What single action could transform urban transportation in the Toronto region?
That was a question posed yesterday morning to a panel assembled by the Transit Alliance focused on greening up Toronto.
As we continue to struggle with the seemingly unsolvable problems of transit funding, planning, and implementation, four transit-focused representatives shared their insights about what might just get us unstuck.
“Listen to the customer,” said David Paterson, VP Corporate and Environmental Affairs, GM Canada. New cars offer comfort, privacy, convenience and on-the-go wifi access. Public transit has to compete with that, and the customer experience on alternative forms of transportation is of critical importance.
“Make sure current systems are reliable,” said Toronto City Councillor Mary Margaret McMahon. We often get focused on the new, when those of us who currently ride transit know that it is definitely needing some love to get it up to scratch. We must make sure there is support for good maintenance of the transportation assets we already have. She also urges us to:
“Vote for the right politicians – or run yourself,” to ensure that City Hall has champions to help advance public transit and active transportation systems.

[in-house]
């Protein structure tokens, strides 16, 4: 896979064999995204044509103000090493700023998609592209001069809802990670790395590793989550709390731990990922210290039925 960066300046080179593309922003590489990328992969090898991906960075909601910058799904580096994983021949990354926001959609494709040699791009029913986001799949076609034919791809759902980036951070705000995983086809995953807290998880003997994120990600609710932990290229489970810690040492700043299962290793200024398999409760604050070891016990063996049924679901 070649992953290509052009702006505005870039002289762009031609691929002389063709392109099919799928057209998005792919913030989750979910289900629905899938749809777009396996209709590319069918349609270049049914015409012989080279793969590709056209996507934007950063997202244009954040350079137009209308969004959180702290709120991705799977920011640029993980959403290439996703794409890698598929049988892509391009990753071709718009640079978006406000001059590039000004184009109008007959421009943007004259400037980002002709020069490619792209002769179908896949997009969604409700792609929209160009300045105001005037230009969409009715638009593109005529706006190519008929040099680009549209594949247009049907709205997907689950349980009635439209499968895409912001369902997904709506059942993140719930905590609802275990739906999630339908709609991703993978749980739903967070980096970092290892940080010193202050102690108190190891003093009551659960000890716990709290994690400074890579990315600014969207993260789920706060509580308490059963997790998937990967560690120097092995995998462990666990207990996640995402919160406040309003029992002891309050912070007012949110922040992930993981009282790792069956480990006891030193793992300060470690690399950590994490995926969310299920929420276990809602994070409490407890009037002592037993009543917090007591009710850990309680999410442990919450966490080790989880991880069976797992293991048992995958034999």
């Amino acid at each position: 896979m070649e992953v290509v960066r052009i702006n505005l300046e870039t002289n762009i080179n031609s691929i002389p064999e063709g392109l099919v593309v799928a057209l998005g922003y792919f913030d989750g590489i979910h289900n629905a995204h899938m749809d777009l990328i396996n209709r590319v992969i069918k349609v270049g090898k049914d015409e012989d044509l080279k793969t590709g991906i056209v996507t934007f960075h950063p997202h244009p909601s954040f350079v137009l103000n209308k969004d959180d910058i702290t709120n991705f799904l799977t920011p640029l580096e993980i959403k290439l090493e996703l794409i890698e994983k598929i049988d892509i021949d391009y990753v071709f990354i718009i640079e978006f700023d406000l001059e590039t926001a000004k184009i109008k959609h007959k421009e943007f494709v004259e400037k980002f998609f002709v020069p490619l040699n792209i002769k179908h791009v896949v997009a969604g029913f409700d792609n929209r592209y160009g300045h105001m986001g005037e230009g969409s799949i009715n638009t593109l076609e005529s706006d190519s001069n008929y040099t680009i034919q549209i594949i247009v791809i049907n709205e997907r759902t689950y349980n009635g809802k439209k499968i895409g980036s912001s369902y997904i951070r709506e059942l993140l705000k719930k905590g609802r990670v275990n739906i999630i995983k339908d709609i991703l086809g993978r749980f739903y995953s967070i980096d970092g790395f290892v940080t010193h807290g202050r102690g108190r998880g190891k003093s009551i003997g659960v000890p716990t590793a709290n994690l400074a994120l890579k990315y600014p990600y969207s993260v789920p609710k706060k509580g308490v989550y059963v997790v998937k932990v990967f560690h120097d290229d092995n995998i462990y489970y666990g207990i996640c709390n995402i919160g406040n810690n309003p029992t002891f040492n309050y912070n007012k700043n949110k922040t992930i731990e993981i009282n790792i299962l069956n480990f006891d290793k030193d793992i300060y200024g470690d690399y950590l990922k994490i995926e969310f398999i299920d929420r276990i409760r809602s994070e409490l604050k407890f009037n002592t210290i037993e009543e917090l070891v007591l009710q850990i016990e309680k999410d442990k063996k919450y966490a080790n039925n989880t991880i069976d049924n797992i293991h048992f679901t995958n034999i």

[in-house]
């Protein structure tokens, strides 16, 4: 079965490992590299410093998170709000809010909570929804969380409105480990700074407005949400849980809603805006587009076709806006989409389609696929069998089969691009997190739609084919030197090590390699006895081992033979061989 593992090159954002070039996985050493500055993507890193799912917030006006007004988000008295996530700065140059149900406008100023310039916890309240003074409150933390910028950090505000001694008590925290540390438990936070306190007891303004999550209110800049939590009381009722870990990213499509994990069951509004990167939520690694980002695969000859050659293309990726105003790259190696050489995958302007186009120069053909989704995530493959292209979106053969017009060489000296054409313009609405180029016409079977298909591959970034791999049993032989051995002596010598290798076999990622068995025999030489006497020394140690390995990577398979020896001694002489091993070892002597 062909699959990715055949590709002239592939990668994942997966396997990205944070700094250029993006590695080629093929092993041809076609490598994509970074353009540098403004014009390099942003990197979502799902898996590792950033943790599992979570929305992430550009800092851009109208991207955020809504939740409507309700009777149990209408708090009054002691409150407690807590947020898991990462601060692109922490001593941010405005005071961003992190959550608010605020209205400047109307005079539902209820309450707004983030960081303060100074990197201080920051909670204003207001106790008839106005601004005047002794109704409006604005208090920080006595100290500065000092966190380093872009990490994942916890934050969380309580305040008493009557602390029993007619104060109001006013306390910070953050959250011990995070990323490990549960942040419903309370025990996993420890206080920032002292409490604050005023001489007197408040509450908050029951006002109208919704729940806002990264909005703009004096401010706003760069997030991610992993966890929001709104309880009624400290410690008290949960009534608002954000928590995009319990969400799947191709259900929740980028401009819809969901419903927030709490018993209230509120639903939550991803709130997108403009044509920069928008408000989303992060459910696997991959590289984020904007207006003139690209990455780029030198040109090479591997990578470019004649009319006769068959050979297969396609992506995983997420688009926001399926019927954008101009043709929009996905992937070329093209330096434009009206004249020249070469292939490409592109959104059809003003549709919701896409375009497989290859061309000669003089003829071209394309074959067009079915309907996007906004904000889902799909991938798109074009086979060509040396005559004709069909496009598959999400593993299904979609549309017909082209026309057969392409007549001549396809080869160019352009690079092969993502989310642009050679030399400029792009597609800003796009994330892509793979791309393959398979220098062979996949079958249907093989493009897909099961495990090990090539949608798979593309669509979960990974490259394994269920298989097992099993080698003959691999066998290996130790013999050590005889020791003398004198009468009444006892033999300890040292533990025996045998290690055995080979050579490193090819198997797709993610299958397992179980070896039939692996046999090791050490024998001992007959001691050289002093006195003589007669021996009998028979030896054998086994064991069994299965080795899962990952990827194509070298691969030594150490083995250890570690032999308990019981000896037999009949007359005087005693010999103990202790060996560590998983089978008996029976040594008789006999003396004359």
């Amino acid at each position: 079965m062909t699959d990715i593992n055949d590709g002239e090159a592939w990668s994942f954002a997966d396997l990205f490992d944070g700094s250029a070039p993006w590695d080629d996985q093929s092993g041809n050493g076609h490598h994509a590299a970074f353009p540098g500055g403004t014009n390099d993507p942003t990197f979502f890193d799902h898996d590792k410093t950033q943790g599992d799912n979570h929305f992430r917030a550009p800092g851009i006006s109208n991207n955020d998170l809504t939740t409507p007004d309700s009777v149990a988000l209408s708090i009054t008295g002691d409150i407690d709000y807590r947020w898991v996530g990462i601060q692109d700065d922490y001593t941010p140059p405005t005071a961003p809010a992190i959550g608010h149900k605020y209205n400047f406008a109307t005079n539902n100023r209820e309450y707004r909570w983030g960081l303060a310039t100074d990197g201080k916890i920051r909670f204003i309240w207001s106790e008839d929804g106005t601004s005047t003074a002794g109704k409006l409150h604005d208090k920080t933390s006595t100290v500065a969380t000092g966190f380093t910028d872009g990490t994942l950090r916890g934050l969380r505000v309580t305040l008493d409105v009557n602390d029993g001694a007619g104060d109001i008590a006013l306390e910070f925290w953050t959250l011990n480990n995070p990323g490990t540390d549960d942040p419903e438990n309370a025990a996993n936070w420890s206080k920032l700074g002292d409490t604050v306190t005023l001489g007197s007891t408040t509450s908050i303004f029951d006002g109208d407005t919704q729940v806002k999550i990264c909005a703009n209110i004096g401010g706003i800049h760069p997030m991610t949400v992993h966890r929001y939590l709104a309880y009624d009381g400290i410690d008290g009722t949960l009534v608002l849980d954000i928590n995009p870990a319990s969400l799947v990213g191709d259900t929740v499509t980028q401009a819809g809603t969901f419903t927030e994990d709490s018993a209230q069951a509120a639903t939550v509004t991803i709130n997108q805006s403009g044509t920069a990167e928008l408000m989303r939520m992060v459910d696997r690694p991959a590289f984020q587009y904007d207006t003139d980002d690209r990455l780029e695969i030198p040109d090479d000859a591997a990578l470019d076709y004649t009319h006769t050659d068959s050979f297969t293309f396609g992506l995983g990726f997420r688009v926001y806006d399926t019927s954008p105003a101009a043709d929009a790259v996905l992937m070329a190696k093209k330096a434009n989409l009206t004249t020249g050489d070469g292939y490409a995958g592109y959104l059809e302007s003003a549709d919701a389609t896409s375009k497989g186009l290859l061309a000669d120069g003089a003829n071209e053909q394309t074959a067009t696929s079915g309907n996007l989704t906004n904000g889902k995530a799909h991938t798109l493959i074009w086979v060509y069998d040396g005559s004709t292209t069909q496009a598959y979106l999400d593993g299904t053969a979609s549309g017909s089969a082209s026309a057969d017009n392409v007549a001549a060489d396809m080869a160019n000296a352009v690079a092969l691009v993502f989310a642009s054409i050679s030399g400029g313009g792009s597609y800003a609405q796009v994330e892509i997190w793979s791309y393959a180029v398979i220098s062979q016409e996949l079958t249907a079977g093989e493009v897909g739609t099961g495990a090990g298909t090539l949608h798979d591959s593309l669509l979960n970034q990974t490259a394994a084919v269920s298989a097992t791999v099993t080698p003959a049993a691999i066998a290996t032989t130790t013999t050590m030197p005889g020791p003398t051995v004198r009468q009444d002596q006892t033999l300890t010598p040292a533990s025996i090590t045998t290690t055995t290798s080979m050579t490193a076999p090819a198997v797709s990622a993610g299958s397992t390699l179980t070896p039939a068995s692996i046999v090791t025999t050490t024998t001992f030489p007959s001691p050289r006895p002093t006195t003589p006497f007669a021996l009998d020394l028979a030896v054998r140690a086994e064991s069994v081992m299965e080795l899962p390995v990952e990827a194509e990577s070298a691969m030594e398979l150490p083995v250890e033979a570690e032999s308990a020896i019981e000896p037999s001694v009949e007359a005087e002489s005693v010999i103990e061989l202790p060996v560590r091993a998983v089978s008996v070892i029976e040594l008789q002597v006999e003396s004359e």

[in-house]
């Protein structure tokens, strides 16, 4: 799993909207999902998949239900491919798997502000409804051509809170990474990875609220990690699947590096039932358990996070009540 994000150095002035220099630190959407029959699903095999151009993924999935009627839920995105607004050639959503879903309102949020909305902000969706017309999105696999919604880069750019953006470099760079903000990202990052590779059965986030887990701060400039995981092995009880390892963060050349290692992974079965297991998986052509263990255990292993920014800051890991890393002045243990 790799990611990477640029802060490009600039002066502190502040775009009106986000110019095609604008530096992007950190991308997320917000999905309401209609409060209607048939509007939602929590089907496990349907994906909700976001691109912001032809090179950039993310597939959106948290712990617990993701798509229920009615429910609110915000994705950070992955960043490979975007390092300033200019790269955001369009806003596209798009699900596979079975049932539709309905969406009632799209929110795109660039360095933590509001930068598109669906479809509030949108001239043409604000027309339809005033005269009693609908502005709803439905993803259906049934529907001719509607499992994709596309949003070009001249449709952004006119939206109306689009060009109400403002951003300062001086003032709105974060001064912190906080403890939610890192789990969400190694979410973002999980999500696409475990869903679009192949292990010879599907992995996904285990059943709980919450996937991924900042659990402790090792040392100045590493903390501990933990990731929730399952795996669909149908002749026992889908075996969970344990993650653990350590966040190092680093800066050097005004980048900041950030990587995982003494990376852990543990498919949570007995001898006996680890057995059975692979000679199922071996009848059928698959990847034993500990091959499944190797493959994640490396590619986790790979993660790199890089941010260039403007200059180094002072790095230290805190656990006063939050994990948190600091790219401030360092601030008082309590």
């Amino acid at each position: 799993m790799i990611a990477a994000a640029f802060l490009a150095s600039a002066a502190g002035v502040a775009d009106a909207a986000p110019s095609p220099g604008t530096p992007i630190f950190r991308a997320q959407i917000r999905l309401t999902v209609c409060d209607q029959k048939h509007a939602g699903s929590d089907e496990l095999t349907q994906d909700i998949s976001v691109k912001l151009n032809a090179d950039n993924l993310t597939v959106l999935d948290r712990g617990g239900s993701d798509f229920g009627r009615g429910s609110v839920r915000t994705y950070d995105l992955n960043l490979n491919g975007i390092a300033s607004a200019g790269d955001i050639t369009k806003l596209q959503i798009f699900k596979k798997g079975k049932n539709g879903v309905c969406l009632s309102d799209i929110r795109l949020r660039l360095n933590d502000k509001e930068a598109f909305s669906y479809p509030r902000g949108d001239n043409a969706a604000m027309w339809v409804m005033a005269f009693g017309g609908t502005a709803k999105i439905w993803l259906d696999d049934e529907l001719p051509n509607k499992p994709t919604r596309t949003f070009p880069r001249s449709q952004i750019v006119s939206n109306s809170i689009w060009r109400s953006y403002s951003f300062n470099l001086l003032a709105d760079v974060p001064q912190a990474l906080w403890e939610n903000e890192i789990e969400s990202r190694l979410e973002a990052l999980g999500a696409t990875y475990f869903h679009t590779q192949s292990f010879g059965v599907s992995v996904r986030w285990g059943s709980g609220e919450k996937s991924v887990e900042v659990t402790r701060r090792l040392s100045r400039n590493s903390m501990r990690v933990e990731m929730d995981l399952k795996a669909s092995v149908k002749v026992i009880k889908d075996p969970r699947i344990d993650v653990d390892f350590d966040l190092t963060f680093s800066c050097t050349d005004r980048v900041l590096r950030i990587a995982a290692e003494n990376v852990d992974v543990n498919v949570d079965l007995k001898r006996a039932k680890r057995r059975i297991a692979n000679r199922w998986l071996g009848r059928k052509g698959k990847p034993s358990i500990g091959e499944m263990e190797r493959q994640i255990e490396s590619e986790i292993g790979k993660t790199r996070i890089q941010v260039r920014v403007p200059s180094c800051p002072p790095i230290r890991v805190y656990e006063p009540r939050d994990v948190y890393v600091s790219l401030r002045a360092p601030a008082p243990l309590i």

“Make transit seamless across the region,” said Bruce McCuaig, CEO of Metrolinx. We have this for highways and roads – why do regional transit trips have awkward transfers and different price structures? He also prioritized:
“Provide more choice for the first and last mile,” to give people lots of ways to make there way to and from transit at either end of the trip, and to support, by design, effective transition around transit interchanges.
“Integrate land use and transit planning,” said Dr. Dianne Saxe, Ontario Environment Commissioner. These processes are two sides of the same coin and we won’t have green cities without the planning to intensify development and ensure it is aligned with transit lines. Furthermore, we need to adopt:
“Adopt full cost pricing,” to fairly reflect the true cost of different transportation options. For example, she said, when you take all the social costs into account, including health impacts and business productivity, each kilometer of vehicle travel costs $9. That means that it is drivers, not transit users, who are really the free riders.
“Consitutency building,” says Jennifer Keesmaat, City of Toronto Chief Planner. She is promoting, complete, walkable (and sociable) communities, better transit, and more mid-rise development. But, she concluded, to really get a green city we have to build the constituencies who believe in, or are experiencing the multiple benefits of new green approaches – for example the next generation of young professionals who are rejecting the long commute and living walking distance from their jobs instead.
Some wise advice from people who have given this issue a lot of deep thought.